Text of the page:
• Remove your pet from stress. If you know what causes stress in your pet, remove them from the stressor to avoid gastrointestinal upset. For example, if your pet struggles to stay calm in loud or crowded environments, avoid exposing them to such situations.

  • Over-the-counter medications. We understand that it takes a lot of time and effort to bring your pets to a veterinarian. That’s why Wellnergy Pets has formulated OTC products that will help support your pet’s gastrointestinal tract. Our Anti-Diarrhea and Probiotics both help to alleviate upset stomachs in pets - no prescription needed. Likewise, deworming your pets with OTC products every 6 months can help in the prevention of gastrointestinal parasites.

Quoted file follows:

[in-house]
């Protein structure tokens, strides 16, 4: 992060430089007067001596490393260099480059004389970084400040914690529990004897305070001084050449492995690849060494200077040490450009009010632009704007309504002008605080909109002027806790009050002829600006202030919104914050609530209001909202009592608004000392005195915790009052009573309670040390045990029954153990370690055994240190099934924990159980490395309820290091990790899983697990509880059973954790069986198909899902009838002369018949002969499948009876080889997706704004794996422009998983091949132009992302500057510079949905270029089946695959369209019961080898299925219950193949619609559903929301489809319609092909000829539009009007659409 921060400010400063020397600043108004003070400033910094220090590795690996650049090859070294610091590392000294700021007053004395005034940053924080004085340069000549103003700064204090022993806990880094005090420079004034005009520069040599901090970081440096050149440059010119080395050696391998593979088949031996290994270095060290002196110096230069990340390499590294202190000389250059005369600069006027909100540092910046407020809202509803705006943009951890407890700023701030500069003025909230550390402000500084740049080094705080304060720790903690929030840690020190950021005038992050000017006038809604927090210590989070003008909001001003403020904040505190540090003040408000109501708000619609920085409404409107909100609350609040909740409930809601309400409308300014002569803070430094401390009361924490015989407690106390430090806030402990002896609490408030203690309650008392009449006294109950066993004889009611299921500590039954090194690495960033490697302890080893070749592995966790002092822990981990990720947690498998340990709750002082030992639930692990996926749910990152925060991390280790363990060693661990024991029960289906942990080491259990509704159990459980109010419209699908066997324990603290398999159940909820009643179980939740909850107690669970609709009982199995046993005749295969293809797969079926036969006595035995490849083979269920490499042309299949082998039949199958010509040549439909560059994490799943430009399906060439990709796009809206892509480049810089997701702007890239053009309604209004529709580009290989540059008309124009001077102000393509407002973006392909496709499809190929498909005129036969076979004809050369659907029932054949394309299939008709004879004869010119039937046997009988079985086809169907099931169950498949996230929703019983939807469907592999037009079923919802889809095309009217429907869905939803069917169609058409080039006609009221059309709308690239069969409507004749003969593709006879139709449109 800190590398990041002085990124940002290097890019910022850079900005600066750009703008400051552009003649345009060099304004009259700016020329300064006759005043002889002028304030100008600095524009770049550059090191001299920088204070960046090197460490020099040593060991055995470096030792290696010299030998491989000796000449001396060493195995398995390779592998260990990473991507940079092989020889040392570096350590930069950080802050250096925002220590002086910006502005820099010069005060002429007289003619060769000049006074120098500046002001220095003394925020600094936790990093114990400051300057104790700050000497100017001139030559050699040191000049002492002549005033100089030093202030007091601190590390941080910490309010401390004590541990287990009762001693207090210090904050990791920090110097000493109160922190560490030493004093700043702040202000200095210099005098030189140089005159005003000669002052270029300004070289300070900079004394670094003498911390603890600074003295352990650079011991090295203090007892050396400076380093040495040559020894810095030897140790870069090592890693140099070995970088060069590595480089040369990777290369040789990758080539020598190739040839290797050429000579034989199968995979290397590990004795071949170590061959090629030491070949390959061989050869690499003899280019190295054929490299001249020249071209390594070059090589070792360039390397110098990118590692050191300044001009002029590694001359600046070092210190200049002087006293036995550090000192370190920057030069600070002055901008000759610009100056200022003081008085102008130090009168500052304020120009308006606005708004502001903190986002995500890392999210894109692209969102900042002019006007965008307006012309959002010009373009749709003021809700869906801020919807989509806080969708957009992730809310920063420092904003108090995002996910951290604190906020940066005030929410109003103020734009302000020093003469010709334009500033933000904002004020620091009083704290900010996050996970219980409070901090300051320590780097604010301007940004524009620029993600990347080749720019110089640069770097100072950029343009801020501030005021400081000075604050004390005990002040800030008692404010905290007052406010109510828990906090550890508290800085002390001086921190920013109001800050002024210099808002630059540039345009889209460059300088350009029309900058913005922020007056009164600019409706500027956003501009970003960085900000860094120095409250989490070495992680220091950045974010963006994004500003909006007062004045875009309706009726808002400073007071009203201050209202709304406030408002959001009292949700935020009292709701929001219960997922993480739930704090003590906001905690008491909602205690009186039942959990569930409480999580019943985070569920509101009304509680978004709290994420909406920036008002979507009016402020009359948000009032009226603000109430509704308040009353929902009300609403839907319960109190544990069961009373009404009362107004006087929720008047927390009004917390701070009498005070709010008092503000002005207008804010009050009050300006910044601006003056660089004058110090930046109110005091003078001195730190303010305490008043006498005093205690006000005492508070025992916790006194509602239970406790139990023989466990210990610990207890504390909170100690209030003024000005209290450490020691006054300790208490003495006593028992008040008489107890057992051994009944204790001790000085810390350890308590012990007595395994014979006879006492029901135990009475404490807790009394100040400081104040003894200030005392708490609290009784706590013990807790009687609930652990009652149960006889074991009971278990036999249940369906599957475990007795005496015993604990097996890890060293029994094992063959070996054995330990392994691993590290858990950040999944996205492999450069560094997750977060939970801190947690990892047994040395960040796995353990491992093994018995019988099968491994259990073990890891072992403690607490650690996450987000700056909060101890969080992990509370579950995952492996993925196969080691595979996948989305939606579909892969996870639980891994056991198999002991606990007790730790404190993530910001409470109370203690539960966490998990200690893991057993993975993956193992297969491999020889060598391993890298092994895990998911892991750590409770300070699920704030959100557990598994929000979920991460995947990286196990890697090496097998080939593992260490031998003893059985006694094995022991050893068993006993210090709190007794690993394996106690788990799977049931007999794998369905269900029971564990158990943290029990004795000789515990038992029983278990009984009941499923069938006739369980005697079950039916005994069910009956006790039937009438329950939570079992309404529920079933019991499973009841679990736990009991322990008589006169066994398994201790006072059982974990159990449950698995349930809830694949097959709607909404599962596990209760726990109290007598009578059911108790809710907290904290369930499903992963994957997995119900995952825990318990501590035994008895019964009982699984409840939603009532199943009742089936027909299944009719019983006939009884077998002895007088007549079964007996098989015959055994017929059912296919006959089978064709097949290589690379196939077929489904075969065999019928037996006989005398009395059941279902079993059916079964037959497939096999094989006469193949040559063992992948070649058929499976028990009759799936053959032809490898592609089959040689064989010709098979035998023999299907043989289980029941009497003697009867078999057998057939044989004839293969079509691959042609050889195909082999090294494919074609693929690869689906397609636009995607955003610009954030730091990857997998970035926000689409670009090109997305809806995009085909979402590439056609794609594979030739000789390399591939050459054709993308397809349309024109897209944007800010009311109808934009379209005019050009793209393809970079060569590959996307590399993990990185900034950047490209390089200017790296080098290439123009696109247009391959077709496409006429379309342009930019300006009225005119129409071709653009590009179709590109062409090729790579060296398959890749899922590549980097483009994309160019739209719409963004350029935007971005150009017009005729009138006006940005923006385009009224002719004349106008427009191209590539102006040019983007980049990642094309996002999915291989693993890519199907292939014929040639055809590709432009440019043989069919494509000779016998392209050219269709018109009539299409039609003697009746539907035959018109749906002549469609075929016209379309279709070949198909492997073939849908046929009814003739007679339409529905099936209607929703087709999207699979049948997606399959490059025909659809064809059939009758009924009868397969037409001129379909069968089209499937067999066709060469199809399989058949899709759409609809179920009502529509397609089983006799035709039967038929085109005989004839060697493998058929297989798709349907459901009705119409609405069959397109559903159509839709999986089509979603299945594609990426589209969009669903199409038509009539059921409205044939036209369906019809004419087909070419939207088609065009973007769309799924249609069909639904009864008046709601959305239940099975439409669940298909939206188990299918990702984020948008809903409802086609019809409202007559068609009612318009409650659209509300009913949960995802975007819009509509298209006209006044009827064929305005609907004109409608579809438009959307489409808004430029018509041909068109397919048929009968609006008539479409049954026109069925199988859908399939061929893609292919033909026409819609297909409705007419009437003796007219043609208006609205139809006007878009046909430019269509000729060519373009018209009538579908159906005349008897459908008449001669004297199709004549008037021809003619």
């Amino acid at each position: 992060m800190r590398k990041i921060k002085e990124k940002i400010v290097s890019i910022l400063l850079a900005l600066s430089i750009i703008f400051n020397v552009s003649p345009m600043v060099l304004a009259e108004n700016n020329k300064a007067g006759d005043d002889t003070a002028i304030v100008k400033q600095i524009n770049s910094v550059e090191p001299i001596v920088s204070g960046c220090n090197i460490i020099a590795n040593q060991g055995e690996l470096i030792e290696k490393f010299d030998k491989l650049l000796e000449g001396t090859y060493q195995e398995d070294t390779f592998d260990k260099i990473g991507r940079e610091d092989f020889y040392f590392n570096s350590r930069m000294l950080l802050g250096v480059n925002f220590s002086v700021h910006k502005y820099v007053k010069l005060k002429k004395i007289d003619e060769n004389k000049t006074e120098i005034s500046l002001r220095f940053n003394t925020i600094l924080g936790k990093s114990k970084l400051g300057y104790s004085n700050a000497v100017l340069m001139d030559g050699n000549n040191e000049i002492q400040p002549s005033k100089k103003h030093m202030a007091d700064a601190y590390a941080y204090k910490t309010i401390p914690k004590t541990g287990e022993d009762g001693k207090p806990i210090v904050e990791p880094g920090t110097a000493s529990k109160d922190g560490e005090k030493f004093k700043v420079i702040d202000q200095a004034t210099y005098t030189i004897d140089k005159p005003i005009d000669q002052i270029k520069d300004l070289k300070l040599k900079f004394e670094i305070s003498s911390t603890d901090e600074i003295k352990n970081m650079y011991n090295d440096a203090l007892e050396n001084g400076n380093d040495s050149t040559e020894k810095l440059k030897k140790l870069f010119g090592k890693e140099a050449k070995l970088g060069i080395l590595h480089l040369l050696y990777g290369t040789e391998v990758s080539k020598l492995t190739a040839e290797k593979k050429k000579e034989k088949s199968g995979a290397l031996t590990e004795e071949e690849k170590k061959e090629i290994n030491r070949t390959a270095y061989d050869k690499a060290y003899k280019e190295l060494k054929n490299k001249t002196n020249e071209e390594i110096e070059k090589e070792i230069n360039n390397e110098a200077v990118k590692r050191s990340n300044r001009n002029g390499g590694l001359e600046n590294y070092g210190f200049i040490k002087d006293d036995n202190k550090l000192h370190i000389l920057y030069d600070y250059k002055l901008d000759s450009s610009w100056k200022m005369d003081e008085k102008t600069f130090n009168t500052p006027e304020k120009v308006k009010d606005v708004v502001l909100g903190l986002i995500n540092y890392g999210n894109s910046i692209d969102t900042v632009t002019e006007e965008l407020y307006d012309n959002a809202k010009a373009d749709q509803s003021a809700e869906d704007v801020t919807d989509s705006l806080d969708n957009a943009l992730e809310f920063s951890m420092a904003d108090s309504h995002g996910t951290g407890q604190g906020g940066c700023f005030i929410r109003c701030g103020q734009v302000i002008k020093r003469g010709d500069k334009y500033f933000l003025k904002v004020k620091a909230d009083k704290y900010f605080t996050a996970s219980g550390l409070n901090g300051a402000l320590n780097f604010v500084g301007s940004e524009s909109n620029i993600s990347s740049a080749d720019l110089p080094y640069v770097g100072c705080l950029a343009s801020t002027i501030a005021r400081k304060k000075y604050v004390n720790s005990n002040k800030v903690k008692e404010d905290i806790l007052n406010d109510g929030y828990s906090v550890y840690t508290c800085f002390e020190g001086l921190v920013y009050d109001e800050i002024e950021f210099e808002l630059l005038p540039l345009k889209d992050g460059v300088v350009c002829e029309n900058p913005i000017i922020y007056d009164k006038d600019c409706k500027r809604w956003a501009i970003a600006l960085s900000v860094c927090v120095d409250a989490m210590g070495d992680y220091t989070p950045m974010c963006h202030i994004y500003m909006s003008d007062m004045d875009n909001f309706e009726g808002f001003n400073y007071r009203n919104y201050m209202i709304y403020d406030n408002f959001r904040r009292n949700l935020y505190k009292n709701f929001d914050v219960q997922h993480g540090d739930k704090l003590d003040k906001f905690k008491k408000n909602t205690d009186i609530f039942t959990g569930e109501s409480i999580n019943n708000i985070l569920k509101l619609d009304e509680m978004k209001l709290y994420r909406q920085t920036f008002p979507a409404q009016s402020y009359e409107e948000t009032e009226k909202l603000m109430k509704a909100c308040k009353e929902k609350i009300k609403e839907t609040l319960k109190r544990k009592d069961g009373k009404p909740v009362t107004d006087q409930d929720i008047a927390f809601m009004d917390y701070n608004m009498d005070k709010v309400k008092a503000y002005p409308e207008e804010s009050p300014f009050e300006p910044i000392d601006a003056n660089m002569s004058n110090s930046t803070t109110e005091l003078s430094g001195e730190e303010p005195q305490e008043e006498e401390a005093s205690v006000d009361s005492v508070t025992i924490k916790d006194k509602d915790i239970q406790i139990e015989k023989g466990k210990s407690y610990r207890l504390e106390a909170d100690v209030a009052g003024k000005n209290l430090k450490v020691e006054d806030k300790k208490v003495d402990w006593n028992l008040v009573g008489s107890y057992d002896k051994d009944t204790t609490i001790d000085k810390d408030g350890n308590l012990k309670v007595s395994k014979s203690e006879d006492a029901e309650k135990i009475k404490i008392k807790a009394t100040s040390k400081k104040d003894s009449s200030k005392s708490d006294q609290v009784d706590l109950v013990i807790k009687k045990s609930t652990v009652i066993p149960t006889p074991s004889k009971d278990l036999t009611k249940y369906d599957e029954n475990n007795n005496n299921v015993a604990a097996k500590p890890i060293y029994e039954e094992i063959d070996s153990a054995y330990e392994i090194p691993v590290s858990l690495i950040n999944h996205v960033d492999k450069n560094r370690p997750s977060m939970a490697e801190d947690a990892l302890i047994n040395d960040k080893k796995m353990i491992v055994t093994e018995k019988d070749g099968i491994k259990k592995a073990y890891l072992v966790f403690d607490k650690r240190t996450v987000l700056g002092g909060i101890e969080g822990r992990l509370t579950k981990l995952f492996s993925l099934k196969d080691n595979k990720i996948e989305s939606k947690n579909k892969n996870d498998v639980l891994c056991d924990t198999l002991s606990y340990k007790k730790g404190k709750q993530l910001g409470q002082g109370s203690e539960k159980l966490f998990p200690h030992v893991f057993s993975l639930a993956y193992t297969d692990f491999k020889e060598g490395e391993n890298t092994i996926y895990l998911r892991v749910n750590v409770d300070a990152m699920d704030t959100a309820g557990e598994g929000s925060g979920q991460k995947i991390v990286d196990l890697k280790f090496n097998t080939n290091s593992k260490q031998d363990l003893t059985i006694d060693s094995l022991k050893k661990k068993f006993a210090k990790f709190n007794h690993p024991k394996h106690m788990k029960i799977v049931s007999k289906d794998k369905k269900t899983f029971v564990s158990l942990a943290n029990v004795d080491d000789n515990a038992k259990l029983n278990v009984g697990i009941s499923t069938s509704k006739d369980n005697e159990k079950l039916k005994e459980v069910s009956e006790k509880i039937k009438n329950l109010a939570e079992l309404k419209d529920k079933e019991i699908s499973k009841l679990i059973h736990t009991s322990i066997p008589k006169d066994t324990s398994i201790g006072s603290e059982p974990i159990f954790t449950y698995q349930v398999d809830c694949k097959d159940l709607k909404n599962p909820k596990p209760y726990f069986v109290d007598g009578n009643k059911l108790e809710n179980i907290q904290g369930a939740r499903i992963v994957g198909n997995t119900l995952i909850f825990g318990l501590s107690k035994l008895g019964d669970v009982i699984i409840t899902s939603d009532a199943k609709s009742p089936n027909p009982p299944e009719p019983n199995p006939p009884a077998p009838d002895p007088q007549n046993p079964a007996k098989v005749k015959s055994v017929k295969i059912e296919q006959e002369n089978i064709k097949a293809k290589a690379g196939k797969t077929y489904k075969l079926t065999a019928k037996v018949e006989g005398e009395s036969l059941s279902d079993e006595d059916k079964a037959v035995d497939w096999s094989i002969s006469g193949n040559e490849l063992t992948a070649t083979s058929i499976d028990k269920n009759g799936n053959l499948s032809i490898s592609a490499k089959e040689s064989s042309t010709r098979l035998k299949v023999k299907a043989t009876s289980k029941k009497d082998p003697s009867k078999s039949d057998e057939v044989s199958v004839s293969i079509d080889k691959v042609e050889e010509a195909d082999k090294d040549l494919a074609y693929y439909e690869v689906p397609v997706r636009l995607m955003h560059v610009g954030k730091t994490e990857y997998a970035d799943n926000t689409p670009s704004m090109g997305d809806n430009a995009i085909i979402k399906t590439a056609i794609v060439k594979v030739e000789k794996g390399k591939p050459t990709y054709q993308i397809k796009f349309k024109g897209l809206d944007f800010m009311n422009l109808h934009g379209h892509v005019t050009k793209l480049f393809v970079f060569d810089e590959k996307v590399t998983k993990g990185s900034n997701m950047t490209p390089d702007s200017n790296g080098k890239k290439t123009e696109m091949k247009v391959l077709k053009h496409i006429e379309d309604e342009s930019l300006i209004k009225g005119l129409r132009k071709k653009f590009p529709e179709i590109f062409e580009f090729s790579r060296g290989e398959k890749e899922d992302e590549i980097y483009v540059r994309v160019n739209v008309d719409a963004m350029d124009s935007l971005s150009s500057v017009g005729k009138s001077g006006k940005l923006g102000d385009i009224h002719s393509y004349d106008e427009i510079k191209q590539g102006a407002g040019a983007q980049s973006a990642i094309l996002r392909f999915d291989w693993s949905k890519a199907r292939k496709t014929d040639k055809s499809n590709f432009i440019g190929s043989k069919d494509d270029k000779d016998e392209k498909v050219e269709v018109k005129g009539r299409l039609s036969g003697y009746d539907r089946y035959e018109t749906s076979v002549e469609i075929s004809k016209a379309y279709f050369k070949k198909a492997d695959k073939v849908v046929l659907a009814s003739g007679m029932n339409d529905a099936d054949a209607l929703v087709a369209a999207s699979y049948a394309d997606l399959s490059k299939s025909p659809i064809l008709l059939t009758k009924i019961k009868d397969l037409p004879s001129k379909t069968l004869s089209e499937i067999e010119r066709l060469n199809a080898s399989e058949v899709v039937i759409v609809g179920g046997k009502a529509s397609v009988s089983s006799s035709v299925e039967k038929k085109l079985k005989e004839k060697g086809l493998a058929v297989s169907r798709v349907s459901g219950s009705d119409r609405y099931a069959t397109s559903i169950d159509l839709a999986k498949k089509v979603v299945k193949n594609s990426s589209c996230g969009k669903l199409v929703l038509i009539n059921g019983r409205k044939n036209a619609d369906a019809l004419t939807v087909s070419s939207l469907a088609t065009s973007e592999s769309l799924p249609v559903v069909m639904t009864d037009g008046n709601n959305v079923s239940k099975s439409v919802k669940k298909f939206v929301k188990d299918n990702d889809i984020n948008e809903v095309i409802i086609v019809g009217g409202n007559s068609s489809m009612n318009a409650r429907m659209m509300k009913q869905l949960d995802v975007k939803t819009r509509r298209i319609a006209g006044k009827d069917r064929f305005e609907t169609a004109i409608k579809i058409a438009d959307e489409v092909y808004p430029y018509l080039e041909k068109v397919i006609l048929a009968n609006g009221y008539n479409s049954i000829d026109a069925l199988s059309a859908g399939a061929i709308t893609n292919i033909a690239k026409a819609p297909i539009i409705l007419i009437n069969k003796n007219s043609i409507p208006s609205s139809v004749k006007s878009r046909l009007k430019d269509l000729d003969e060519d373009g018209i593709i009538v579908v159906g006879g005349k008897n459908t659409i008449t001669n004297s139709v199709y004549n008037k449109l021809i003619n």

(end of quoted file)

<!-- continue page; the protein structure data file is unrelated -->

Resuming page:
Diarrhea Remedy Combo Wellnergy Pets

  • Go to the vet. While we recommend getting yearly check-ups for your pet, it is best to bring your pet straight to the vet if signs of an upset stomach persist or are severe. Your veterinarian may be able to identify an underlying illness or exposure to a toxic substance that may require more attention. The earlier a disease is identified, the better it is for your pet. Leaving human medications and potentially toxic substances out of reach will also help prevent harm to your pet. Bring your pet to a veterinarian right away if it has bloody stool or vomitus, has yellow eyes or gums, is in immense pain or is severely lethargic, as this may be a medical emergency.

While there are many things that can cause an upset stomach in our pets, preparedness is one of the most valuable assets that we can have as pet owners. As long as we know what warning signs to look for and how to best respond to them, we can be prepared to help our pets through even the most unexpected of tummy troubles. Dr. Z and his team at Wellnergy Pets are ready to equip you with the necessary remedies to be and stay prepared!